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Christian concert will go on despite lawsuit threat

Christian concert will go on despite lawsuit threat
Posted at 2:42 PM, Jul 18, 2012
and last updated 2012-07-18 20:10:48-04

DRAPER, Utah - A Draper concert featuring a Christian singer is back on after threats of a lawsuit from a local atheist had the city reconsidering the event.

A "Wonder, Worship, and Glory" concert featuring well-known Christian artist Michael W. Smith was set to be held on July 24 at the Draper Amphitheater, but atheist Todd Ouzts says the city shouldn't be hosting a Christian act. He claimed to have the backing of multiple atheist organizations and threatened a lawsuit.

"I was curious why a 'night of worship and praise' would ever be allowed to take place at the Draper Ampitheater, and why it was being actively promoted by Draper City on its website," Ouzts said in a statement to FOX 13.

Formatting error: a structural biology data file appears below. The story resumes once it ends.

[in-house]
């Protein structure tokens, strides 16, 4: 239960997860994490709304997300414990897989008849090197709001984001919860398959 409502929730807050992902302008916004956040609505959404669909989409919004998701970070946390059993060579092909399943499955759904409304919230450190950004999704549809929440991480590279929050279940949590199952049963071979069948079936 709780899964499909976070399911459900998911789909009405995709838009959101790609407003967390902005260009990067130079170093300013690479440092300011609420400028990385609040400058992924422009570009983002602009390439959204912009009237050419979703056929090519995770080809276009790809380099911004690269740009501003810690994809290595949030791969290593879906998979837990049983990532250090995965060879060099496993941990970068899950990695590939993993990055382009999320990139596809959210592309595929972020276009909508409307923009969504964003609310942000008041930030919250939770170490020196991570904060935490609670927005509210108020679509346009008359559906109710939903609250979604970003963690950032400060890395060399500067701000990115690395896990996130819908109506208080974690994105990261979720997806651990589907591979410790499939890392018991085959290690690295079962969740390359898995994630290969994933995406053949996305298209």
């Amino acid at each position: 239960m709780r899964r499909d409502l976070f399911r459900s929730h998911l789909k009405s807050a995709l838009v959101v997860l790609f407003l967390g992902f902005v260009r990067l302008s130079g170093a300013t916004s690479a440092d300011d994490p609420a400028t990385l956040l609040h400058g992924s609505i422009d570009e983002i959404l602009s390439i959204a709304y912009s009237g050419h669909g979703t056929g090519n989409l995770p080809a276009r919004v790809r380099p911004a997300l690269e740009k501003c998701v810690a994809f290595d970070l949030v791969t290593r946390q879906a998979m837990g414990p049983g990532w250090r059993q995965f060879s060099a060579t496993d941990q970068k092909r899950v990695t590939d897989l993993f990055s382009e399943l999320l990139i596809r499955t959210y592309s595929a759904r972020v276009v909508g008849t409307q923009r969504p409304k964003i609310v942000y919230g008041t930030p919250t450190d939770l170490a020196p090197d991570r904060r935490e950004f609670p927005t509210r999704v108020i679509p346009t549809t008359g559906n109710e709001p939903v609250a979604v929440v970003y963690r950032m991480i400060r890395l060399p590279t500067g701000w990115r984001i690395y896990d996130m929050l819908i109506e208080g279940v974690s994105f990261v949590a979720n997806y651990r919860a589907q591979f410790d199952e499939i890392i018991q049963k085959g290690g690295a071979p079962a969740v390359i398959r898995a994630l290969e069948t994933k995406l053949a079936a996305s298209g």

The city didn't want to spend taxpayer money to fight a lawsuit, so they canceled the concert, but that action resulted in dozens of complaints from upset concert-goers.

The Mayor and Draper City Council met on Tuesday to consider canceling the event, but a statement released Wednesday from Draper City said that they've decided to hold the concert as originally scheduled.

"The Mayor and City Council wanted to be judicious in their decision. After careful consideration, they announced the performance will be allowed as originally scheduled," the statement read.

Draper City Council member Todd Walker says the city isn't trying to promote religion, but hold a show they think residents will enjoy.

"We're not promoting religion or promoting anything like that. It's just a performance and a show," Walker said. "I don't know what (Ouzts) will do but we think we've done everything the way it needs to be done and so we'll go forward with the show. People are counting on it. People have bought tickets, it'll be a great performance."

According to a news release from the concert's promoter, Draper City had already posted a $21,500 deposit to secure the event, artist fees and travel expenses, which were to be refunded through ticket sales, but would have to be paid by Draper residents if the concert were canceled.

700 tickets have already been sold and most of that $21,000 deposit has been recouped.